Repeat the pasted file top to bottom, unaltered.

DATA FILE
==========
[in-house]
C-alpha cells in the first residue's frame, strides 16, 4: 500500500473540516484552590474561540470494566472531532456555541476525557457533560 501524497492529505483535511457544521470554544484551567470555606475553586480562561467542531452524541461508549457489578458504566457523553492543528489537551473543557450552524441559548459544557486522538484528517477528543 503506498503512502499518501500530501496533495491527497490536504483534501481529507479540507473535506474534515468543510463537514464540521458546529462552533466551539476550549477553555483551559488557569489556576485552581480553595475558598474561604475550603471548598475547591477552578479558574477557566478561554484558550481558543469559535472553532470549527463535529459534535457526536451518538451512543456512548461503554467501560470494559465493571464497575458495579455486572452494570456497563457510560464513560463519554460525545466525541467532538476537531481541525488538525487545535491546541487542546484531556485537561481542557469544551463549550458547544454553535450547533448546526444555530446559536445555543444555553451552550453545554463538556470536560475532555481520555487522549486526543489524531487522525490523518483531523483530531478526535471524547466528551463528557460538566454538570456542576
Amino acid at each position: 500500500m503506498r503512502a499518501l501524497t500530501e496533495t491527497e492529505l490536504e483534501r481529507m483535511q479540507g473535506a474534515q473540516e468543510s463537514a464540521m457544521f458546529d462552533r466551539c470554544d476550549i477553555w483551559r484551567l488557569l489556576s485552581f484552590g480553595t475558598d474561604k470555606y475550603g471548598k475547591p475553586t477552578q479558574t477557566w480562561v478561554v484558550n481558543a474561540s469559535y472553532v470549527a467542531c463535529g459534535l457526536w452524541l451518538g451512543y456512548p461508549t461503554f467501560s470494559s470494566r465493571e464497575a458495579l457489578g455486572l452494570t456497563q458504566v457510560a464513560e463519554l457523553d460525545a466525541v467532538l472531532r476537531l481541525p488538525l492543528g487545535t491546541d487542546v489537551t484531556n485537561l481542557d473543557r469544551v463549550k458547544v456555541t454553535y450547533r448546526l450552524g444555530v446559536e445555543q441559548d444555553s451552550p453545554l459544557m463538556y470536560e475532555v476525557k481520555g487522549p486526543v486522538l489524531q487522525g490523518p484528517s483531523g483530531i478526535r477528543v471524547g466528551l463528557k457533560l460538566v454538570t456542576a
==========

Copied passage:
[in-house]
C-alpha cells in the first residue's frame, strides 16, 4: 500500500473540516484552590474561540470494566472531532456555541476525557457533560 501524497492529505483535511457544521470554544484551567470555606475553586480562561467542531452524541461508549457489578458504566457523553492543528489537551473543557450552524441559548459544557486522538484528517477528543 503506498503512502499518501500530501496533495491527497490536504483534501481529507479540507473535506474534515468543510463537514464540521458546529462552533466551539476550549477553555483551559488557569489556576485552581480553595475558598474561604475550603471548598475547591477552578479558574477557566478561554484558550481558543469559535472553532470549527463535529459534535457526536451518538451512543456512548461503554467501560470494559465493571464497575458495579455486572452494570456497563457510560464513560463519554460525545466525541467532538476537531481541525488538525487545535491546541487542546484531556485537561481542557469544551463549550458547544454553535450547533448546526444555530446559536445555543444555553451552550453545554463538556470536560475532555481520555487522549486526543489524531487522525490523518483531523483530531478526535471524547466528551463528557460538566454538570456542576
Amino acid at each position: 500500500m503506498r503512502a499518501l501524497t500530501e496533495t491527497e492529505l490536504e483534501r481529507m483535511q479540507g473535506a474534515q473540516e468543510s463537514a464540521m457544521f458546529d462552533r466551539c470554544d476550549i477553555w483551559r484551567l488557569l489556576s485552581f484552590g480553595t475558598d474561604k470555606y475550603g471548598k475547591p475553586t477552578q479558574t477557566w480562561v478561554v484558550n481558543a474561540s469559535y472553532v470549527a467542531c463535529g459534535l457526536w452524541l451518538g451512543y456512548p461508549t461503554f467501560s470494559s470494566r465493571e464497575a458495579l457489578g455486572l452494570t456497563q458504566v457510560a464513560e463519554l457523553d460525545a466525541v467532538l472531532r476537531l481541525p488538525l492543528g487545535t491546541d487542546v489537551t484531556n485537561l481542557d473543557r469544551v463549550k458547544v456555541t454553535y450547533r448546526l450552524g444555530v446559536e445555543q441559548d444555553s451552550p453545554l459544557m463538556y470536560e475532555v476525557k481520555g487522549p486526543v486522538l489524531q487522525g490523518p484528517s483531523g483530531i478526535r477528543v471524547g466528551l463528557k457533560l460538566v454538570t456542576a